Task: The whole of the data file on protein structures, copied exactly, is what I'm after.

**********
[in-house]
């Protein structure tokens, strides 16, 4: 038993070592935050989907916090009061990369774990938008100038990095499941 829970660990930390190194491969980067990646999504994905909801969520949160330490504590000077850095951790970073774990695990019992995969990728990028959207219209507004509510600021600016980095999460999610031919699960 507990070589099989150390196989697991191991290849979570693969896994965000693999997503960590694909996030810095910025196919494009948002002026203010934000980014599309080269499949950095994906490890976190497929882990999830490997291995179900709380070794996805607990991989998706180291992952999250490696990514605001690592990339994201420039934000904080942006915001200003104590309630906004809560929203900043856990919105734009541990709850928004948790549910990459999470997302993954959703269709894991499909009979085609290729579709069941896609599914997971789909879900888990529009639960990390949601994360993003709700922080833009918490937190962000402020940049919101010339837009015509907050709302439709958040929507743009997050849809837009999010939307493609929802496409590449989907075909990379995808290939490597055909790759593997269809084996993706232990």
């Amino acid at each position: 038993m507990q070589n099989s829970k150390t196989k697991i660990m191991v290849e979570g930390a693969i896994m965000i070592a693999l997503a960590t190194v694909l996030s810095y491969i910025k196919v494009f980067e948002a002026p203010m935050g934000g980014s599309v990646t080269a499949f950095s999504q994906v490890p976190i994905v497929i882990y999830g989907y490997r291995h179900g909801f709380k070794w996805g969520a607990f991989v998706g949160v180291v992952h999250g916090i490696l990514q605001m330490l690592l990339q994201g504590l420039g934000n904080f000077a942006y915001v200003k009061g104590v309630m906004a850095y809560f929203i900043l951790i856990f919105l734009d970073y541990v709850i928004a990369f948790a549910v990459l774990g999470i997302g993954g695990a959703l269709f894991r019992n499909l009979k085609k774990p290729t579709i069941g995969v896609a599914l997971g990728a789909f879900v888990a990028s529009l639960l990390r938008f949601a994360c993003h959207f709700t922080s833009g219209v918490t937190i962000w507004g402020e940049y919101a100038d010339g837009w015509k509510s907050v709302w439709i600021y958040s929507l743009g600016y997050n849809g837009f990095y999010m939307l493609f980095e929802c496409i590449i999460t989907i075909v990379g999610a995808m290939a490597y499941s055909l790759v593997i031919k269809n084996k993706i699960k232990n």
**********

[in-house]
């Protein structure tokens, strides 16, 4: 038993070592935050989907916090009061990369774990938008100038990095499941 829970660990930390190194491969980067990646999504994905909801969520949160330490504590000077850095951790970073774990695990019992995969990728990028959207219209507004509510600021600016980095999460999610031919699960 507990070589099989150390196989697991191991290849979570693969896994965000693999997503960590694909996030810095910025196919494009948002002026203010934000980014599309080269499949950095994906490890976190497929882990999830490997291995179900709380070794996805607990991989998706180291992952999250490696990514605001690592990339994201420039934000904080942006915001200003104590309630906004809560929203900043856990919105734009541990709850928004948790549910990459999470997302993954959703269709894991499909009979085609290729579709069941896609599914997971789909879900888990529009639960990390949601994360993003709700922080833009918490937190962000402020940049919101010339837009015509907050709302439709958040929507743009997050849809837009999010939307493609929802496409590449989907075909990379995808290939490597055909790759593997269809084996993706232990």
């Amino acid at each position: 038993m507990q070589n099989s829970k150390t196989k697991i660990m191991v290849e979570g930390a693969i896994m965000i070592a693999l997503a960590t190194v694909l996030s810095y491969i910025k196919v494009f980067e948002a002026p203010m935050g934000g980014s599309v990646t080269a499949f950095s999504q994906v490890p976190i994905v497929i882990y999830g989907y490997r291995h179900g909801f709380k070794w996805g969520a607990f991989v998706g949160v180291v992952h999250g916090i490696l990514q605001m330490l690592l990339q994201g504590l420039g934000n904080f000077a942006y915001v200003k009061g104590v309630m906004a850095y809560f929203i900043l951790i856990f919105l734009d970073y541990v709850i928004a990369f948790a549910v990459l774990g999470i997302g993954g695990a959703l269709f894991r019992n499909l009979k085609k774990p290729t579709i069941g995969v896609a599914l997971g990728a789909f879900v888990a990028s529009l639960l990390r938008f949601a994360c993003h959207f709700t922080s833009g219209v918490t937190i962000w507004g402020e940049y919101a100038d010339g837009w015509k509510s907050v709302w439709i600021y958040s929507l743009g600016y997050n849809g837009f990095y999010m939307l493609f980095e929802c496409i590449i999460t989907i075909v990379g999610a995808m290939a490597y499941s055909l790759v593997i031919k269809n084996k993706i699960k232990n």